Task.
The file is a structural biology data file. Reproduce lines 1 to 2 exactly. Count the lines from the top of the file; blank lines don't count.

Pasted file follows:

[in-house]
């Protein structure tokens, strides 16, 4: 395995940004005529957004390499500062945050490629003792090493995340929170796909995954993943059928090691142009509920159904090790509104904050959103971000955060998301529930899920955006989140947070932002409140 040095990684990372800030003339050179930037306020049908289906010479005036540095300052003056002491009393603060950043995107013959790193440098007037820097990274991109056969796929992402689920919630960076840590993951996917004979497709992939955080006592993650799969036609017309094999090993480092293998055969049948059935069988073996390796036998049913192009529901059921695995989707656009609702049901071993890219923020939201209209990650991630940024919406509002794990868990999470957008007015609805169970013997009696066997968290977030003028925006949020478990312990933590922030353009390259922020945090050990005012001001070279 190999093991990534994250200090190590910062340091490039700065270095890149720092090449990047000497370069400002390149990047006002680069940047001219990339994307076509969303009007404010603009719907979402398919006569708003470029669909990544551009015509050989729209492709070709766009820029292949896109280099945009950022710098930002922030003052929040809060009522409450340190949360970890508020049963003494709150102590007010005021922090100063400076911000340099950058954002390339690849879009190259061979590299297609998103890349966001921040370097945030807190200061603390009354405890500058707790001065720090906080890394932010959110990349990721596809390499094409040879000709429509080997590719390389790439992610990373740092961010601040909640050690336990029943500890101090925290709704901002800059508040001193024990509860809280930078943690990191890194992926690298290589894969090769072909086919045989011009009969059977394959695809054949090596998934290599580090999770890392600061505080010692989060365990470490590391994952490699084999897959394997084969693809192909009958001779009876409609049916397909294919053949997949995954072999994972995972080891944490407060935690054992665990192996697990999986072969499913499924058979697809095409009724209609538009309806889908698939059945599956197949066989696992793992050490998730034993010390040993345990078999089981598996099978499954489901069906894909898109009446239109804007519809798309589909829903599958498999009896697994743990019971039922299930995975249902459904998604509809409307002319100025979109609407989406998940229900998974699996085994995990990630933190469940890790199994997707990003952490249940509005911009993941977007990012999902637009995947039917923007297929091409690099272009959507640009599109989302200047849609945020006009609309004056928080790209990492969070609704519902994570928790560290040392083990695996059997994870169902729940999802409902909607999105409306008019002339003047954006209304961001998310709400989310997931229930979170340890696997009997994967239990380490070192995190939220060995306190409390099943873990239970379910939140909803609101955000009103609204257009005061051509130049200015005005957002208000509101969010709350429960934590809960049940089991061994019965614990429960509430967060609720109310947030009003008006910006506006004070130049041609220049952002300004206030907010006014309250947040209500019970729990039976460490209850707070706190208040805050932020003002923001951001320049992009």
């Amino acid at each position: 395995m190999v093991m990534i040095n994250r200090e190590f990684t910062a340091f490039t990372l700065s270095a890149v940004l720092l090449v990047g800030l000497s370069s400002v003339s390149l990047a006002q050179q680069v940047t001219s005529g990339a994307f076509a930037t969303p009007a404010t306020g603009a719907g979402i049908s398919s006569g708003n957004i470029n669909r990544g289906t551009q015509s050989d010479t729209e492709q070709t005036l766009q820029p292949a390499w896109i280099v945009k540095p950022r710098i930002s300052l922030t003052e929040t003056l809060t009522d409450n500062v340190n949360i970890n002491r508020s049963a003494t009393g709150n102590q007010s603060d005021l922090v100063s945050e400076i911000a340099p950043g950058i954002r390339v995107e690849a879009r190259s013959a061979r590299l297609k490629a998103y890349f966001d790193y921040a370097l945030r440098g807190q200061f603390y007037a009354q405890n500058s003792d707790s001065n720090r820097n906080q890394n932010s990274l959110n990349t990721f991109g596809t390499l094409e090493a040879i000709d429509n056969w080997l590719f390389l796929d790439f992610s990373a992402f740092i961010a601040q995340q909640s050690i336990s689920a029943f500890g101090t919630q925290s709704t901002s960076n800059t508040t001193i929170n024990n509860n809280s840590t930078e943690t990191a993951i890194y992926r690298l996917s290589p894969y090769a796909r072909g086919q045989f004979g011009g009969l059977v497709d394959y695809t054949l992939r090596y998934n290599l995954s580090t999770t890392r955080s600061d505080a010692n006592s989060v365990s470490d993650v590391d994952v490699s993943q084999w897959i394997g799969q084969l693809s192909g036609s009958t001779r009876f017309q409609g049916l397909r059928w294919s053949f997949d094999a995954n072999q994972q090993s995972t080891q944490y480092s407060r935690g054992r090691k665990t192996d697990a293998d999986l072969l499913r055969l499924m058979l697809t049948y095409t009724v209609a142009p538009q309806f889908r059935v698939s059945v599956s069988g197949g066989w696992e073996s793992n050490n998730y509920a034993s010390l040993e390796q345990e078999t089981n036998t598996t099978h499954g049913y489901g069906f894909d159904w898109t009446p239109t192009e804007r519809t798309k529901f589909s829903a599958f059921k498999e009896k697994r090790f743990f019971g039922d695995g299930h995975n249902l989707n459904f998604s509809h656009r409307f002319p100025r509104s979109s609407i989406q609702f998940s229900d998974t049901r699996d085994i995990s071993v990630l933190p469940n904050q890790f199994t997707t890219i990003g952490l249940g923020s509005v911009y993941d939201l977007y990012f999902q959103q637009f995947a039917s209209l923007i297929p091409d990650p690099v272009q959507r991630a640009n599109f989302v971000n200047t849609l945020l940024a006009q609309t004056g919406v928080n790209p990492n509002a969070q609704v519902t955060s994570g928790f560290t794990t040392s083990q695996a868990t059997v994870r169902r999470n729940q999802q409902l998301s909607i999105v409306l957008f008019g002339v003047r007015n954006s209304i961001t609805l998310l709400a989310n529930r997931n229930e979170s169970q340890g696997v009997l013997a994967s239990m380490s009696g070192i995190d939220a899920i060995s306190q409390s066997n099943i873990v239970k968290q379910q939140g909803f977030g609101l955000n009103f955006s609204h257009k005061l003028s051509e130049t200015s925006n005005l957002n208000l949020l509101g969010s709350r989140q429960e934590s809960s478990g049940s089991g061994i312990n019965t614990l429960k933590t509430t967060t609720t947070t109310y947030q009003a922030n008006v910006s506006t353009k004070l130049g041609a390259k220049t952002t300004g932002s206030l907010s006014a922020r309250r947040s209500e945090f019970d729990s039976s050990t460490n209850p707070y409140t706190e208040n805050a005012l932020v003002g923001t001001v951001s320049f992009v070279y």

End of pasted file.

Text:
[in-house]
């Protein structure tokens, strides 16, 4: 395995940004005529957004390499500062945050490629003792090493995340929170796909995954993943059928090691142009509920159904090790509104904050959103971000955060998301529930899920955006989140947070932002409140 040095990684990372800030003339050179930037306020049908289906010479005036540095300052003056002491009393603060950043995107013959790193440098007037820097990274991109056969796929992402689920919630960076840590993951996917004979497709992939955080006592993650799969036609017309094999090993480092293998055969049948059935069988073996390796036998049913192009529901059921695995989707656009609702049901071993890219923020939201209209990650991630940024919406509002794990868990999470957008007015609805169970013997009696066997968290977030003028925006949020478990312990933590922030353009390259922020945090050990005012001001070279 190999093991990534994250200090190590910062340091490039700065270095890149720092090449990047000497370069400002390149990047006002680069940047001219990339994307076509969303009007404010603009719907979402398919006569708003470029669909990544551009015509050989729209492709070709766009820029292949896109280099945009950022710098930002922030003052929040809060009522409450340190949360970890508020049963003494709150102590007010005021922090100063400076911000340099950058954002390339690849879009190259061979590299297609998103890349966001921040370097945030807190200061603390009354405890500058707790001065720090906080890394932010959110990349990721596809390499094409040879000709429509080997590719390389790439992610990373740092961010601040909640050690336990029943500890101090925290709704901002800059508040001193024990509860809280930078943690990191890194992926690298290589894969090769072909086919045989011009009969059977394959695809054949090596998934290599580090999770890392600061505080010692989060365990470490590391994952490699084999897959394997084969693809192909009958001779009876409609049916397909294919053949997949995954072999994972995972080891944490407060935690054992665990192996697990999986072969499913499924058979697809095409009724209609538009309806889908698939059945599956197949066989696992793992050490998730034993010390040993345990078999089981598996099978499954489901069906894909898109009446239109804007519809798309589909829903599958498999009896697994743990019971039922299930995975249902459904998604509809409307002319100025979109609407989406998940229900998974699996085994995990990630933190469940890790199994997707990003952490249940509005911009993941977007990012999902637009995947039917923007297929091409690099272009959507640009599109989302200047849609945020006009609309004056928080790209990492969070609704519902994570928790560290040392083990695996059997994870169902729940999802409902909607999105409306008019002339003047954006209304961001998310709400989310997931229930979170340890696997009997994967239990380490070192995190939220060995306190409390099943873990239970379910939140909803609101955000009103609204257009005061051509130049200015005005957002208000509101969010709350429960934590809960049940089991061994019965614990429960509430967060609720109310947030009003008006910006506006004070130049041609220049952002300004206030907010006014309250947040209500019970729990039976460490209850707070706190208040805050932020003002923001951001320049992009």